Keep Hope Not Fear Alive

  by Rick Hanson, Ph.D.

  This recent series of posts has used the example of Stephen Colbert’s satirical “March to Keep Fear Alive” as a timely illustration of a larger point: humans evolved to be fearful — a major feature of the brain’s negativity bias that helped our ancestors pass on their genes. Consequently, as much research has shown, we’re usually much more affected by negative — by which I mean painful — experiences than by positive ones.

  Besides the personal impacts of this bias in the brain, it also makes people, and nations, vulnerable to being manipulated by threats, both real ones and “paper tigers.” Colbert is mocking those who play on fear, since we surely don’t need more efforts to keep fear alive.

  Your Brain on Negative

  Painful experiences range from subtle discomfort to extreme anguish — and there is a place for them. Sorrow can open the heart, anger can highlight injustices, fear can alert you to real threats, and remorse can help you take the high road next time.

  But is there really any shortage of suffering in this world? Look at the faces of others, or your own, in the mirror, and see the marks of weariness, irritation, stress, disappointment, longing and worry. There’s plenty of challenge in life already — including unavoidable illness, loss of loved ones, old age and death — without needing a bias in your brain to give you an extra dose of pain each day.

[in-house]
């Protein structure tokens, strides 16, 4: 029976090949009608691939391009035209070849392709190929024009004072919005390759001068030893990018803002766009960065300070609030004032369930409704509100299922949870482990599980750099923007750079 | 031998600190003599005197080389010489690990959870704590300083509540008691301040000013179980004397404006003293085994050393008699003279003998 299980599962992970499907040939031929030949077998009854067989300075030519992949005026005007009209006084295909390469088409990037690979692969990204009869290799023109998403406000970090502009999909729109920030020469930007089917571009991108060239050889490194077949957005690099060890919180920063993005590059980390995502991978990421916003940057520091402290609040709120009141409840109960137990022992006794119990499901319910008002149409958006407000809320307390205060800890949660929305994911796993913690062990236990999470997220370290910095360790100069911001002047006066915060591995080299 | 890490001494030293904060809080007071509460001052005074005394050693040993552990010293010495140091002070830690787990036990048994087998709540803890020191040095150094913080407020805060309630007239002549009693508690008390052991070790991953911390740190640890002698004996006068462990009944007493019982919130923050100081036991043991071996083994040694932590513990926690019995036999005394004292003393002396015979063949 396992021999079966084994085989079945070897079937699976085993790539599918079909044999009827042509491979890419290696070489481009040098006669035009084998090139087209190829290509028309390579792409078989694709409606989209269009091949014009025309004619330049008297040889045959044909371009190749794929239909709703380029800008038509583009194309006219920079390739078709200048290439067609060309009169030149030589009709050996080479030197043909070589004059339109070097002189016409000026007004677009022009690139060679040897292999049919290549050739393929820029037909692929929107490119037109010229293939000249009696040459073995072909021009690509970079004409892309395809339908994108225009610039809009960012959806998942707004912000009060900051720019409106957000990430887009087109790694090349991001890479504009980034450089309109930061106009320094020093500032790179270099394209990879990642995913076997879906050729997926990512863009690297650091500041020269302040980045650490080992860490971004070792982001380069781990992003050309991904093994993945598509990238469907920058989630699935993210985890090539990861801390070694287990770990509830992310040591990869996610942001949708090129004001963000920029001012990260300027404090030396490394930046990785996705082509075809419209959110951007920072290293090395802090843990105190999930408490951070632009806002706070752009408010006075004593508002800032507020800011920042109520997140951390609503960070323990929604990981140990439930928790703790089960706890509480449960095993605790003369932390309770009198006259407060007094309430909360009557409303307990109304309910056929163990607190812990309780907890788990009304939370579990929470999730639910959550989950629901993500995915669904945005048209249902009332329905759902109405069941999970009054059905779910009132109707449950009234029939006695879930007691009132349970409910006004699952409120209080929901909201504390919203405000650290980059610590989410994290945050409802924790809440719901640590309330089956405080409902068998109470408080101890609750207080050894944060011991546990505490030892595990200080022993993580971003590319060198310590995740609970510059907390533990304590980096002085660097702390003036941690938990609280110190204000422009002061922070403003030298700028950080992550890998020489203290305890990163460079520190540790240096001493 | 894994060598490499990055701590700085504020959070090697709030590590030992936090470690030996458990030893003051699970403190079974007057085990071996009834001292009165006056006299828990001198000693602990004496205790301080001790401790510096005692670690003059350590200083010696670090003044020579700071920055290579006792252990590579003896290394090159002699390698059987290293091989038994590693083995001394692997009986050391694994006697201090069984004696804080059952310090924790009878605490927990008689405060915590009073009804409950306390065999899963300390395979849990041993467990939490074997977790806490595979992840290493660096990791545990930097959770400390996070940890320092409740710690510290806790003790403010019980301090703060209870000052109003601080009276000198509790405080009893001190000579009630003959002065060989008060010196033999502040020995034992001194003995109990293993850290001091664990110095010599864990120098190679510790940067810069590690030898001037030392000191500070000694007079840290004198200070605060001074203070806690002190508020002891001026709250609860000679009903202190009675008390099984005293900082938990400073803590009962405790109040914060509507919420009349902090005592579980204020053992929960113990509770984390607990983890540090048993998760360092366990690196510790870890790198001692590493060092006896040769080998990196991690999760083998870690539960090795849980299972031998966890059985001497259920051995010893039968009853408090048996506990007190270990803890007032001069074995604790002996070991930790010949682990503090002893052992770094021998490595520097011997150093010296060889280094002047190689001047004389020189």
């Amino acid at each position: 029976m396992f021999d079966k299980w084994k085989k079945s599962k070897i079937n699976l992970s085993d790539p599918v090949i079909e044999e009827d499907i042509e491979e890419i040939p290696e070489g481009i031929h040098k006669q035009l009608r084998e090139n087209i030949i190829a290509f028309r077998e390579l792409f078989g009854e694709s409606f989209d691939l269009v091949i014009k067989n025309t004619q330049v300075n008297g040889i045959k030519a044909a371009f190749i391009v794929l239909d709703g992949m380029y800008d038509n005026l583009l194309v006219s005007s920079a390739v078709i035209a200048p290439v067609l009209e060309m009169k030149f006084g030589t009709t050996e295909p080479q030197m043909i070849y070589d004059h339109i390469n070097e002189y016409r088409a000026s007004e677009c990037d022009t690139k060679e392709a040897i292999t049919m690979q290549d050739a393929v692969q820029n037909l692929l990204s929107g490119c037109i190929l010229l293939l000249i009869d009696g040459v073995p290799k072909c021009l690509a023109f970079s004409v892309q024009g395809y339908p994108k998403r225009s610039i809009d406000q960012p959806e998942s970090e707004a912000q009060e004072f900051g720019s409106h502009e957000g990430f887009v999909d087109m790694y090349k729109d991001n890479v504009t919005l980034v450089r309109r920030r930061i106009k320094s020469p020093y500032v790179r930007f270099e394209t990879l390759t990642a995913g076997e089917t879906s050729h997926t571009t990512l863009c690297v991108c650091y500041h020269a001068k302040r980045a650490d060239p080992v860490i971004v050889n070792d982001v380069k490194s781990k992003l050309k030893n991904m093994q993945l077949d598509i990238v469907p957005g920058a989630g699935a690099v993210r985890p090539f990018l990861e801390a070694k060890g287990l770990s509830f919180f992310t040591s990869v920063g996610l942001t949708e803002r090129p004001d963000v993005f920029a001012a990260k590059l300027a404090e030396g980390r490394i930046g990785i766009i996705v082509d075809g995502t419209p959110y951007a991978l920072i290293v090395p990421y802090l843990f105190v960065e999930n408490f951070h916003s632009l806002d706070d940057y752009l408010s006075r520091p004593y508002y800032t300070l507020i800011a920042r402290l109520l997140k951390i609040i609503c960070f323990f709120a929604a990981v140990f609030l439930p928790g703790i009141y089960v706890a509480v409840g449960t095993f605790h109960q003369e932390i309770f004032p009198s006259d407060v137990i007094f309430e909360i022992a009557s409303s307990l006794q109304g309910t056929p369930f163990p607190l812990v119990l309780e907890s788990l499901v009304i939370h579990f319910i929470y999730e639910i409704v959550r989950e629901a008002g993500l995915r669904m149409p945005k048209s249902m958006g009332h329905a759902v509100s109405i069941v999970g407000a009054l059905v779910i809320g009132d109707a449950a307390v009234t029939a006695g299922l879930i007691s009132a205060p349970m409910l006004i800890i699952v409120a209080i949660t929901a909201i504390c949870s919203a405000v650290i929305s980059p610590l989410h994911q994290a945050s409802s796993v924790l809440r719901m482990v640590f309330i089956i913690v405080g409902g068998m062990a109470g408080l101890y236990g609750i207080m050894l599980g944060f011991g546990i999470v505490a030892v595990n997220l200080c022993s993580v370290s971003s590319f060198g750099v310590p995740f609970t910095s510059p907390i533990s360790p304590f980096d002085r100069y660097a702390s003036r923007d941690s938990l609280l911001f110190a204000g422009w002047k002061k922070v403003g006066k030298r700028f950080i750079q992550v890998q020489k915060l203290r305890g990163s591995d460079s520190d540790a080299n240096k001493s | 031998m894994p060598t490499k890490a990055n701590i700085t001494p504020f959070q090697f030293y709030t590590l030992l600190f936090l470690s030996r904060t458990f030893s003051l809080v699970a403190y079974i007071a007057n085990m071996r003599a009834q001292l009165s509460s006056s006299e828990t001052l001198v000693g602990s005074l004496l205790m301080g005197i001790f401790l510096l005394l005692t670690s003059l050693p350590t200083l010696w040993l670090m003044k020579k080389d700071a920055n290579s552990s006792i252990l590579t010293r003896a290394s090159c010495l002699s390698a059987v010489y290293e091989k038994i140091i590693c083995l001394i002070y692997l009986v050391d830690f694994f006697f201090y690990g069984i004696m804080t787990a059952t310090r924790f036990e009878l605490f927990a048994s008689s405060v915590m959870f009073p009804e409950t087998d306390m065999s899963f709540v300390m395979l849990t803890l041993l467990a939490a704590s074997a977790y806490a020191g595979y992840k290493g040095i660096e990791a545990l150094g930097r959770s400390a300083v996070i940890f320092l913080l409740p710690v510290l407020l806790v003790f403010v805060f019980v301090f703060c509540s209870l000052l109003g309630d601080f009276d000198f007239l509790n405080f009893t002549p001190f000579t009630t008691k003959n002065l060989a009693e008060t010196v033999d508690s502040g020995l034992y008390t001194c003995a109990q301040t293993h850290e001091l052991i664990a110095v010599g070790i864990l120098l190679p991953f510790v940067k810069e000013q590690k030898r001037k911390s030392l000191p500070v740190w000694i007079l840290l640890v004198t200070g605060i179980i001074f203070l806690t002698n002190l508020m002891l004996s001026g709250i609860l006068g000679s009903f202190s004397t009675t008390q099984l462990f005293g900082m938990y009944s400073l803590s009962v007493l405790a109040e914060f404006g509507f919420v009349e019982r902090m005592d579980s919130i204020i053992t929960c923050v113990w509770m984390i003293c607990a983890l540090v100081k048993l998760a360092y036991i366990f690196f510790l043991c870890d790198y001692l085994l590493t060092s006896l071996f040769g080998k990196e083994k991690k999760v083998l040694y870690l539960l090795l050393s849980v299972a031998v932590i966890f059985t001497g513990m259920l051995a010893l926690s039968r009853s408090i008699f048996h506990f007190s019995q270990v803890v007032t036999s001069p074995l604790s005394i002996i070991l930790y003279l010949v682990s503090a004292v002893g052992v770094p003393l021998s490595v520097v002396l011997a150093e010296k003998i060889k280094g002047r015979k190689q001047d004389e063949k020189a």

Yet as my last post explored, your brain evolved exactly such a “negativity bias” in order to help your ancestors pass on their genes — a bias that produces lots of collateral damage today.

  The Price of Pain

  Painful experiences are more than passing discomforts. They produce lasting harms to your physical and mental health. When you’re feeling frazzled, pressured, down, hard on yourself or simply frustrated, that:

  Weakens your immune system

  Impairs nutrient absorption in your gastrointestinal system

  Increases vulnerabilities in your cardiovascular system

  Decreases your reproductive hormones; exacerbates PMS

  Disturbs your nervous system

  Consider the famous saying: “Neurons that fire together, wire together.” This means that repeated painful experiences — even mild ones — tend to:

  Increase pessimism, anxiety and irritability

  Lower your mood

  Reduce ambition and positive risk-taking